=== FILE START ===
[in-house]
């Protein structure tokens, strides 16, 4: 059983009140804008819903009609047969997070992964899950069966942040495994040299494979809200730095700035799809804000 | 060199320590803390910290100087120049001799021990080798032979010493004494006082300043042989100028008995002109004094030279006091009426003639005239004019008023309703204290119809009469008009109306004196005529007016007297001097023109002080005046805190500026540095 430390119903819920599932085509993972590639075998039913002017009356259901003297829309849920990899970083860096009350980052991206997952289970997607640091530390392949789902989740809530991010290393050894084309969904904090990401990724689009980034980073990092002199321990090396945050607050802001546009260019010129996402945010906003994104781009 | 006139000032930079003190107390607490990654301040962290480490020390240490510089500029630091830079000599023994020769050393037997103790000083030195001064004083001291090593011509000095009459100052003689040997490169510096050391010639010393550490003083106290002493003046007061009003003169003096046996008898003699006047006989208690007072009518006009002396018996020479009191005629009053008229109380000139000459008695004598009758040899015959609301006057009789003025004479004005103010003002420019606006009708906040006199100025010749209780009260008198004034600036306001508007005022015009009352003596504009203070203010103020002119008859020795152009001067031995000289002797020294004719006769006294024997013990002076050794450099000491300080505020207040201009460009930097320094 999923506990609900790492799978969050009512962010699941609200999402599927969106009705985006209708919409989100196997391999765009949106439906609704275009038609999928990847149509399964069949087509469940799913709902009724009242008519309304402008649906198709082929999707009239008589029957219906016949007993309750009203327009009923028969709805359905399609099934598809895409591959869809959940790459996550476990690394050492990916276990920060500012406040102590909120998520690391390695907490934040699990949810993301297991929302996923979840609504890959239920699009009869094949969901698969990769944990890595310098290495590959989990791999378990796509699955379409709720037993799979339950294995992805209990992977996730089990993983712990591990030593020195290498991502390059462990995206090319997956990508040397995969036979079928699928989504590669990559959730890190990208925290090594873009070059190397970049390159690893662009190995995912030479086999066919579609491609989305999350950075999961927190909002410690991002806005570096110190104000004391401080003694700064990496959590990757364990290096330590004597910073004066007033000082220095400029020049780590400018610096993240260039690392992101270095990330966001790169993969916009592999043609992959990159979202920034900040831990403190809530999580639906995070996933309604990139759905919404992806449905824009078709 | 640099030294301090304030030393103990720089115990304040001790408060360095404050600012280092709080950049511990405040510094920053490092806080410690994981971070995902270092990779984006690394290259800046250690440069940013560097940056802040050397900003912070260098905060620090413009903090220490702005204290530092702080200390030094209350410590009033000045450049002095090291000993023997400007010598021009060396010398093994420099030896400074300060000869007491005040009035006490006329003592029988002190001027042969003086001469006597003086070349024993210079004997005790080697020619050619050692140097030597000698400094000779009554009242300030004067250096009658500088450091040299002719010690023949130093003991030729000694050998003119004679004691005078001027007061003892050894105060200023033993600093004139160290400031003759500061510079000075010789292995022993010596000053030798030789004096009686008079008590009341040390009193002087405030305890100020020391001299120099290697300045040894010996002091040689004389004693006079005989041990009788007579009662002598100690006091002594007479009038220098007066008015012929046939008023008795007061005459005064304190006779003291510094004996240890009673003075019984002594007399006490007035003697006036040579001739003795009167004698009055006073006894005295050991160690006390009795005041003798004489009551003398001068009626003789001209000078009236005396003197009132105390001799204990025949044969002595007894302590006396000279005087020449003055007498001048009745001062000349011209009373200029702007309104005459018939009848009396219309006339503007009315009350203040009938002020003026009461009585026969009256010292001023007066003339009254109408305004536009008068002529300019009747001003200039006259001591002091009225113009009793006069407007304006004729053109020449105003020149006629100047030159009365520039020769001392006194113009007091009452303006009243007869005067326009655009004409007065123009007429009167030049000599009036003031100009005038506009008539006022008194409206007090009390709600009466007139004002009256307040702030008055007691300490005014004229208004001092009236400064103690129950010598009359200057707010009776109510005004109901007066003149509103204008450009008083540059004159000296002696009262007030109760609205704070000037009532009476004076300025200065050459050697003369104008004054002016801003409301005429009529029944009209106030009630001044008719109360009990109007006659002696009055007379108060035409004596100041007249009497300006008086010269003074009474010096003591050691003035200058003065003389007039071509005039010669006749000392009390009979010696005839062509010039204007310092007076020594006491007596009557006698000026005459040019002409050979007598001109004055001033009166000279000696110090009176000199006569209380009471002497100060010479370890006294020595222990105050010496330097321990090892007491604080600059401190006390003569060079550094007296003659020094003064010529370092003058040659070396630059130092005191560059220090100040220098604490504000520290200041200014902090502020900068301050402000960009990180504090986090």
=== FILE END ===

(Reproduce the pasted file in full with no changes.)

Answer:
[in-house]
């Protein structure tokens, strides 16, 4: 059983009140804008819903009609047969997070992964899950069966942040495994040299494979809200730095700035799809804000 | 060199320590803390910290100087120049001799021990080798032979010493004494006082300043042989100028008995002109004094030279006091009426003639005239004019008023309703204290119809009469008009109306004196005529007016007297001097023109002080005046805190500026540095 430390119903819920599932085509993972590639075998039913002017009356259901003297829309849920990899970083860096009350980052991206997952289970997607640091530390392949789902989740809530991010290393050894084309969904904090990401990724689009980034980073990092002199321990090396945050607050802001546009260019010129996402945010906003994104781009 | 006139000032930079003190107390607490990654301040962290480490020390240490510089500029630091830079000599023994020769050393037997103790000083030195001064004083001291090593011509000095009459100052003689040997490169510096050391010639010393550490003083106290002493003046007061009003003169003096046996008898003699006047006989208690007072009518006009002396018996020479009191005629009053008229109380000139000459008695004598009758040899015959609301006057009789003025004479004005103010003002420019606006009708906040006199100025010749209780009260008198004034600036306001508007005022015009009352003596504009203070203010103020002119008859020795152009001067031995000289002797020294004719006769006294024997013990002076050794450099000491300080505020207040201009460009930097320094 999923506990609900790492799978969050009512962010699941609200999402599927969106009705985006209708919409989100196997391999765009949106439906609704275009038609999928990847149509399964069949087509469940799913709902009724009242008519309304402008649906198709082929999707009239008589029957219906016949007993309750009203327009009923028969709805359905399609099934598809895409591959869809959940790459996550476990690394050492990916276990920060500012406040102590909120998520690391390695907490934040699990949810993301297991929302996923979840609504890959239920699009009869094949969901698969990769944990890595310098290495590959989990791999378990796509699955379409709720037993799979339950294995992805209990992977996730089990993983712990591990030593020195290498991502390059462990995206090319997956990508040397995969036979079928699928989504590669990559959730890190990208925290090594873009070059190397970049390159690893662009190995995912030479086999066919579609491609989305999350950075999961927190909002410690991002806005570096110190104000004391401080003694700064990496959590990757364990290096330590004597910073004066007033000082220095400029020049780590400018610096993240260039690392992101270095990330966001790169993969916009592999043609992959990159979202920034900040831990403190809530999580639906995070996933309604990139759905919404992806449905824009078709 | 640099030294301090304030030393103990720089115990304040001790408060360095404050600012280092709080950049511990405040510094920053490092806080410690994981971070995902270092990779984006690394290259800046250690440069940013560097940056802040050397900003912070260098905060620090413009903090220490702005204290530092702080200390030094209350410590009033000045450049002095090291000993023997400007010598021009060396010398093994420099030896400074300060000869007491005040009035006490006329003592029988002190001027042969003086001469006597003086070349024993210079004997005790080697020619050619050692140097030597000698400094000779009554009242300030004067250096009658500088450091040299002719010690023949130093003991030729000694050998003119004679004691005078001027007061003892050894105060200023033993600093004139160290400031003759500061510079000075010789292995022993010596000053030798030789004096009686008079008590009341040390009193002087405030305890100020020391001299120099290697300045040894010996002091040689004389004693006079005989041990009788007579009662002598100690006091002594007479009038220098007066008015012929046939008023008795007061005459005064304190006779003291510094004996240890009673003075019984002594007399006490007035003697006036040579001739003795009167004698009055006073006894005295050991160690006390009795005041003798004489009551003398001068009626003789001209000078009236005396003197009132105390001799204990025949044969002595007894302590006396000279005087020449003055007498001048009745001062000349011209009373200029702007309104005459018939009848009396219309006339503007009315009350203040009938002020003026009461009585026969009256010292001023007066003339009254109408305004536009008068002529300019009747001003200039006259001591002091009225113009009793006069407007304006004729053109020449105003020149006629100047030159009365520039020769001392006194113009007091009452303006009243007869005067326009655009004409007065123009007429009167030049000599009036003031100009005038506009008539006022008194409206007090009390709600009466007139004002009256307040702030008055007691300490005014004229208004001092009236400064103690129950010598009359200057707010009776109510005004109901007066003149509103204008450009008083540059004159000296002696009262007030109760609205704070000037009532009476004076300025200065050459050697003369104008004054002016801003409301005429009529029944009209106030009630001044008719109360009990109007006659002696009055007379108060035409004596100041007249009497300006008086010269003074009474010096003591050691003035200058003065003389007039071509005039010669006749000392009390009979010696005839062509010039204007310092007076020594006491007596009557006698000026005459040019002409050979007598001109004055001033009166000279000696110090009176000199006569209380009471002497100060010479370890006294020595222990105050010496330097321990090892007491604080600059401190006390003569060079550094007296003659020094003064010529370092003058040659070396630059130092005191560059220090100040220098604490504000520290200041200014902090502020900068301050402000960009990180504090986090």